Tax-Deducting Auto Expenses For Dummies
Motor vehicles are money-eaters — most small businesses’ biggest expense of all. Considering maintenance, insurance, gas and purchase prices, cars and trucks are larger than employee salaries. According to the latest IRS statistics over 14% of all small business expenses are for vehicles.
So, even the IRS tells us – perhaps unintentionally – that autos can produce one of your largest business expense deductions. And, an auto can yield thousands of dollars in tax savings year-after-year. Sharing your car expense with Uncle Sam is guaranteed to give you a warm and fuzzy feeling!
Tax rules for claiming business car and truck expenses are fairly straightforward, at least by tax code standards. Here are the top four commandments:
- Thou shalt keep good records: the tax code says you must track your business miles. Do you have a smart phone? There is an app that makes this easy as pie, or “pi” if you are more into math than dessert. BTW it’s called MileCatcher.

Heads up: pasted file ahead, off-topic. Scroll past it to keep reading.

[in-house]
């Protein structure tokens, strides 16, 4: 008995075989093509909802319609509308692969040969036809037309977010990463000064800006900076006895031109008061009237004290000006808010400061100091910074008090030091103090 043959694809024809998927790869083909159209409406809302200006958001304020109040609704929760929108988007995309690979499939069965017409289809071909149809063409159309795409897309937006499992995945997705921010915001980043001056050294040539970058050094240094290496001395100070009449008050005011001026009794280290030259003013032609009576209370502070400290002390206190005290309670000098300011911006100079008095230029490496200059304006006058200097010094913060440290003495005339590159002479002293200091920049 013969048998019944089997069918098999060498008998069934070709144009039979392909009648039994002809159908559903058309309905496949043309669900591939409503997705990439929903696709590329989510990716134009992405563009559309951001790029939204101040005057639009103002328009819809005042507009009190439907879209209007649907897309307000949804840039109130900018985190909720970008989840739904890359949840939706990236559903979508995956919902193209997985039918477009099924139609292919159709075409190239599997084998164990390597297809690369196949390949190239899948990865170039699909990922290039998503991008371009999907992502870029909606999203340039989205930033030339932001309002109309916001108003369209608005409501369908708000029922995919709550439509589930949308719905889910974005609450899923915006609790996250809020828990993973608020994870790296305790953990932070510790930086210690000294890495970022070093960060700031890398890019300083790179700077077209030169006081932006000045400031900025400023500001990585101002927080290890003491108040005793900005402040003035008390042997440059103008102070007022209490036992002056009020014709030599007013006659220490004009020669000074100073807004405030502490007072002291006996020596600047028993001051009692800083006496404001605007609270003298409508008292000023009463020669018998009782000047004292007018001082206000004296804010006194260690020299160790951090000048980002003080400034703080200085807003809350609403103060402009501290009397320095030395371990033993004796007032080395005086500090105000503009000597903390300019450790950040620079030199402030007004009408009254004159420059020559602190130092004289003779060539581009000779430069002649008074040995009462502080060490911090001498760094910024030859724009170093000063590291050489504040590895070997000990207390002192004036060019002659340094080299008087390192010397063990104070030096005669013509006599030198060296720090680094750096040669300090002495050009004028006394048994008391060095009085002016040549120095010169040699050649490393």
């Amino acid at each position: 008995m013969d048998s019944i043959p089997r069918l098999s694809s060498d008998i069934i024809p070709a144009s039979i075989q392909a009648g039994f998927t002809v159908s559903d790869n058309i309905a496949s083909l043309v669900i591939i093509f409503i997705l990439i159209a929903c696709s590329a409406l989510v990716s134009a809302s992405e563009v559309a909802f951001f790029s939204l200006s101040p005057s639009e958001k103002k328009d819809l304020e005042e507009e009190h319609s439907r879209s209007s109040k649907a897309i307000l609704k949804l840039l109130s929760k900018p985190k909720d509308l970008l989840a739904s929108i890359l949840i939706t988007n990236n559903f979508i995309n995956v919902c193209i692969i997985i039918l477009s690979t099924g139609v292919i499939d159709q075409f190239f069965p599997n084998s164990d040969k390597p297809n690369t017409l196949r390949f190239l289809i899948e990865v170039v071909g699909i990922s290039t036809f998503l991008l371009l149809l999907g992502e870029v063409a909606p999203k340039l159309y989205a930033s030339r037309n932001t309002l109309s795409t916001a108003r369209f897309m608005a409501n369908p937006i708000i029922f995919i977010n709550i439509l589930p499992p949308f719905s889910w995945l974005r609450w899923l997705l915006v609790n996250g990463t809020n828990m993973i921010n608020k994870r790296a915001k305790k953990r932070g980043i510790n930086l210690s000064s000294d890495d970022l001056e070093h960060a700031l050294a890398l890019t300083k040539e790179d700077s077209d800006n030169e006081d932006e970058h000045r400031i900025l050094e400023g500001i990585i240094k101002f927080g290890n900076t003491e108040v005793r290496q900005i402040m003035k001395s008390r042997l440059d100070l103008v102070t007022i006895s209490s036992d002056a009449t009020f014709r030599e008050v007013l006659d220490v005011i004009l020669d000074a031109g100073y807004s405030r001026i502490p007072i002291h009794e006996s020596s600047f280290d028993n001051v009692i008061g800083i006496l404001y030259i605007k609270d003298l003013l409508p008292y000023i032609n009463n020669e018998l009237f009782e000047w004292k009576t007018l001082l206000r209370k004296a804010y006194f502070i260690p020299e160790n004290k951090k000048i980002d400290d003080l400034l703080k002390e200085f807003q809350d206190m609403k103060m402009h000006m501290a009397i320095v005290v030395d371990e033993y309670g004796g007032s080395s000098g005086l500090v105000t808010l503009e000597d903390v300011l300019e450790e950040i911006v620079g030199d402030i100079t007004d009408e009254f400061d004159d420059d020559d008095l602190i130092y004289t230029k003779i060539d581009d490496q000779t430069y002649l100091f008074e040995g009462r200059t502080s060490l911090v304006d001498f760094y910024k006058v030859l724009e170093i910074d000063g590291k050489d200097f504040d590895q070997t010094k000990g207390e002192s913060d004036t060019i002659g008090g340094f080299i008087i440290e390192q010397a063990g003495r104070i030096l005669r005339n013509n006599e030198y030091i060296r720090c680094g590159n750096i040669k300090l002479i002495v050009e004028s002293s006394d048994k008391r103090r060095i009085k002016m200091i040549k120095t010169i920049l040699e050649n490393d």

- If you, like most small biz operators, use the same car for business and pleasure, your second commandment: Thou shalt allocate driving between business and personal miles. Driving to and from work, aka “commuting,” trips to the mall and gawking at the scenery are all personal (and not deductible) driving.
- Thou shalt choose between two tax deduction methods: Actual Expenses or Standard Mileage. You don’t have to decide (in most cases) until it is tax filing time. And, then the choice is made easily using tax prep software like Turbotax, or by your tax return preparer. My wild guess is that you are going to choose the method that saves you the most $$$. I know this because only savvy business people are reading this blog.
We’ll cover the details and show how the two deduction methods above work later, but these are the ground rules. Now, get in your car, with your smart phone in your pocket or purse, and run up some tax deductible miles!
For more information, see my book, Tax Savvy for Small Business (Nolo) at Amazon.com or visit my website, taxattorneydaily.com.